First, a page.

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more light #58

Booker T. Washington

by Ed Halpaus
Grand Lodge Education Officer
Grand Lodge of A. F. & A. M. of Minnesota

Brother Booker T. Washington, (the ‘T’ stands for Taliaferro,) was made a Mason at sight by the Grand Master of the Prince Hall Grand Lodge of Massachusetts. Brother Washington graduated from Hampton Institute in 1875, and received honorary degrees from Harvard and Dartmouth colleges. He founded Tuskegee Institute in 1884 and was its President. As a nationally know writer, educator, leader and speaker he authored many books and spoke widely on racial and educational subjects. He was steadfast in his efforts to improve economic independence through improvement in the education of African Americans. At times his methods were the subject of debate among his peers. It is because of everything he did to improve education and the economic well-being of African Americans that he is so-well remembered today.

In Brother Washington’s essay “Industrial Education for the Negro” he said in part: “Many seem to think that industrial education is meant to make the Negro work as he worked in the days of slavery. This is far from my conception of industrial education. If this training is worth anything to the Negro, it consists in teaching him how not to work, but how to make the forces of nature – air, steam, water, horse-power and electricity – work for him. If it has any value it is in lifting labor up out of toil and drudgery into the plane of the dignified and the beautiful. The Negro in the South works and works hard; but too often his ignorance and lack of skill causes him to do his work in the most costly and [unproductive] manner and this keeps him near the bottom of the ladder in the economic world.”

In one of the speeches he gave in his lifetime he told this story:

“A ship lost at sea for many days suddenly sighted a friendly vessel. From the mast of the unfortunate vessel was seen a signal, ‘water, water; we die of thirst!’ the answer from the friendly vessel at once came back ‘cast down your bucket where you are.’ A second time the signal ‘water, water; send us water!’ ran up from the distressed vessel, and was answered, ‘cast down your bucket where you are.’ And a third and fourth signal for water was answered, ‘cast down your bucket where you are.”

“The Captain of the distressed vessel, at last heeding the injunction, cast down his bucket, and it came up full of fresh water from the mouth of the Amazon river.”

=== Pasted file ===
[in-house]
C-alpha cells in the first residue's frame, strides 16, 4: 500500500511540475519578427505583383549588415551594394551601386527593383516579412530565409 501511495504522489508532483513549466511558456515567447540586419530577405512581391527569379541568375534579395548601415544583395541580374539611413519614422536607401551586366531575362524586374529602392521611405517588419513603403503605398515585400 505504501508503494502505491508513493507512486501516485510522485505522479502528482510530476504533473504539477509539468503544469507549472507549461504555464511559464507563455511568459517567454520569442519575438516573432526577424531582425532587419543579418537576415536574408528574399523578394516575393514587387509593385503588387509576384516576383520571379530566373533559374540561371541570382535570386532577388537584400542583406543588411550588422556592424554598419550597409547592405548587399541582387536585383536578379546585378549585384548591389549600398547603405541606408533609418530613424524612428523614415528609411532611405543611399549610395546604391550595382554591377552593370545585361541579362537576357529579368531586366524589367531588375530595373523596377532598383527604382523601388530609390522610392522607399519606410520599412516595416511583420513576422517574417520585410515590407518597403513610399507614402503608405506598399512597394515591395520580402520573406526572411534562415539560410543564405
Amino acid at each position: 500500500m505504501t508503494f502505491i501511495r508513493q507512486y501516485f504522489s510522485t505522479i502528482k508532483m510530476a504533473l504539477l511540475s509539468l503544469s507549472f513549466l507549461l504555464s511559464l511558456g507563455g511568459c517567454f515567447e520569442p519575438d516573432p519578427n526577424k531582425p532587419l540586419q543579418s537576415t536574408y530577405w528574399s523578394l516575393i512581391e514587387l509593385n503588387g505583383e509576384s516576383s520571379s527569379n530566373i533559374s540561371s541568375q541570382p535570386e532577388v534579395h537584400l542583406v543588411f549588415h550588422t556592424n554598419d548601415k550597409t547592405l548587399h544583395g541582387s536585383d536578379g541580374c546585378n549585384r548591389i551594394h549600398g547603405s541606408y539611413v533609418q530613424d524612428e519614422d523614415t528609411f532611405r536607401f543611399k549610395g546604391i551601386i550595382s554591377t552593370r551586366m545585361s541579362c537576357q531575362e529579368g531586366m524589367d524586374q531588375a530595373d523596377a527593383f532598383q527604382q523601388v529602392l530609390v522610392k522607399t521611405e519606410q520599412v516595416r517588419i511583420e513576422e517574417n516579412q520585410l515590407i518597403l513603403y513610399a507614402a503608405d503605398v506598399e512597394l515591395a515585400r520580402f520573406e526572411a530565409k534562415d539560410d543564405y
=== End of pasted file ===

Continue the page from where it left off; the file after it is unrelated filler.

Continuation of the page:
“To those of my race who depend on bettering their condition in a foreign land or who underestimate the importance of cultivating friendly relations with the southern white man who is their next door neighbor, I would say: ‘Cast down your bucket where you are’ – cast it down in making friends in every manly way, of the people of all races by whom we are surrounded.”

Sources: Denslow’s 10,000 famous Freemasons: Tidbits, North Metro edition Twin Cities; The Complete Idiot’s Guide to African American History.

“Our people have made the mistake of confusing the methods with the objectives. As long as we agree on objectives, we should never fall out with each other just because we believe in different methods, or tactics, or strategy.” Malcolm X

“To be a champ, you have to believe in yourself when nobody else will.”
Brother “Sugar Ray” Robinson, member Joppa Lodge 55 PHA New York, city, NY

“I, myself, being one who was lost and dead, buried here in the rubbish of the west, in the thickest darkness of sin and ignorance, (hoodwinked by the false teachings of the slave-master,) am able to stand upright today; perpendicular, on the square with my God, (Allah,) and my own kind; raised from the ignorant death.” El Hajj Malik El-Shabazz: Born Malcolm Little in 1925 --- Malcolm X

“How far you go in life depends on you’re being tender with the young, compassionate with the aged, sympathetic with the striving, and tolerant with the weak and strong: Because someday in life you will have been all of these.” George Washington Carver.

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Last modified: March 22, 2014